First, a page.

Converters convert 120VAC to 12VDC to run 12 VDC appliances --- which are most of your appliances on an RV.? ?You should find one installed on your RV.

An inverter is a device to convert 12VDC to 120VAC to run things like TV sets.?

Cabin batteries are usually called house batteries.? They run the DC appliances and lighting in your RV.? They are charged by a converter-charger when hooked up to shore power (CG power)? or by a generator when it is running. (Some folks have solar units to charge them.)? Unlike your? engine-starting, chassis battery, house batteries are deep cycle batteries capable of giving steady long lasting DC power.? ?A small TV can be run off an inverter and house batteries -- for a while.

Occasional tailgating at OSU games. ? ?For this, I'd need a television, heat, and water. ? ?This part is making me think I need a generator, but I'm not 100% sure. ? Last time I was down there the RV I was on was running on batteries the whole time. ?

Heat and water are no problem. ?Your furnace and water pump run off your batteries anyway. ? TV will depend on the number of batteries and their amp-hourage vs the 12VDC draw of your TV set. ? If you like big screens you may want a 1000 W generator around, but my 34" 120VAC LCD wide screen Sony draws only 155w. ? That would be about 12 amps of 12VDC power on an inverter. ? Anyway do the math.

Is no generator on board a deal-breaker for me?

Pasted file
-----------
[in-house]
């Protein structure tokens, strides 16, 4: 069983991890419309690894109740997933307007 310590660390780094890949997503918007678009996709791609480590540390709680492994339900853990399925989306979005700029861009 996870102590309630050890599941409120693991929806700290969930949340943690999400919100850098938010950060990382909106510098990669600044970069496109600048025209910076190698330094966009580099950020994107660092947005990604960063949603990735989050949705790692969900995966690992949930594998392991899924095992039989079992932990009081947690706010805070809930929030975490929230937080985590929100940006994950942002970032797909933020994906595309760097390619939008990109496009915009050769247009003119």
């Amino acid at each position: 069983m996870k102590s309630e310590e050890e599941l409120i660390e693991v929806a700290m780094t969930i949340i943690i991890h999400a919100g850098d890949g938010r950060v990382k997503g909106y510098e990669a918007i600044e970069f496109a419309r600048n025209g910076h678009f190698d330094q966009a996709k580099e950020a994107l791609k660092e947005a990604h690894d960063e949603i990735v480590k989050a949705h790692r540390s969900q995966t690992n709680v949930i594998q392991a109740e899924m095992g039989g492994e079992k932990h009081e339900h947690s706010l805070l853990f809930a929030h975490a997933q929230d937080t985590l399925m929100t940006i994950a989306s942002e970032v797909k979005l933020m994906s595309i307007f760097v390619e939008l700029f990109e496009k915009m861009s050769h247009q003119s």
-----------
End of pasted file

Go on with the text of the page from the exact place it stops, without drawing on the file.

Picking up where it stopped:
Not really. ? For tailgating, just get a portable RV generator. ?A 1000W unit should be just fine. ? If you want to run an AC unit while boondocking you might want to parallel in another 1000 w unit or buy a 2000w unit. ?The 2000 watters are begining to get a bit hefty tho. ? ?
 

Wendy

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May 14, 2005
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12,535
Location
Colorado
I'm no electricity/generator/power expert (in fact, I have no idea where the juice comes from) but I know a lot of people have small Honda or other brand generators to top off the batteries or watch a bit of TV.

We sold our 1987 Class C motorhome a couple of years ago for $5000 and it had a generator. If that's in your price range, there are plenty of deals like that out there if you are patient and look around. Grab the local Pennysaver and see if there's anything local.

And remember, half the fun is in the search.
Wendy
still freezing in Colorado
 

King

Well-known member
Joined
Jan 30, 2006
Posts
354
Location
MA
I bought a class b without a generator.  I thought it would be nice to have the ability to run the AC if we needed it.  It cost me a little over a thousand to install a used 2800 Onan.  (Most of the wiring was already in place).  So far, we have only used it to run the microwave, but the wife loves it.
Art
 

Will

Well-known member
Joined
Jul 30, 2006
Posts
202
Location
Mississippi
I exclusively use hookups, but the guy who had my RV before me used it for Talladega (ie no hookups)

He bought a generator with the wheelkit and just towed it around on the cargo tray on the rear of the RV.  When he sold me the rig, I asked if he would sell the Generator too and he said "no way."  Apparently he likes having the external generator for other uses as well.  For the small amount of TV I watch, my little inverter powers my 12" TV quite well.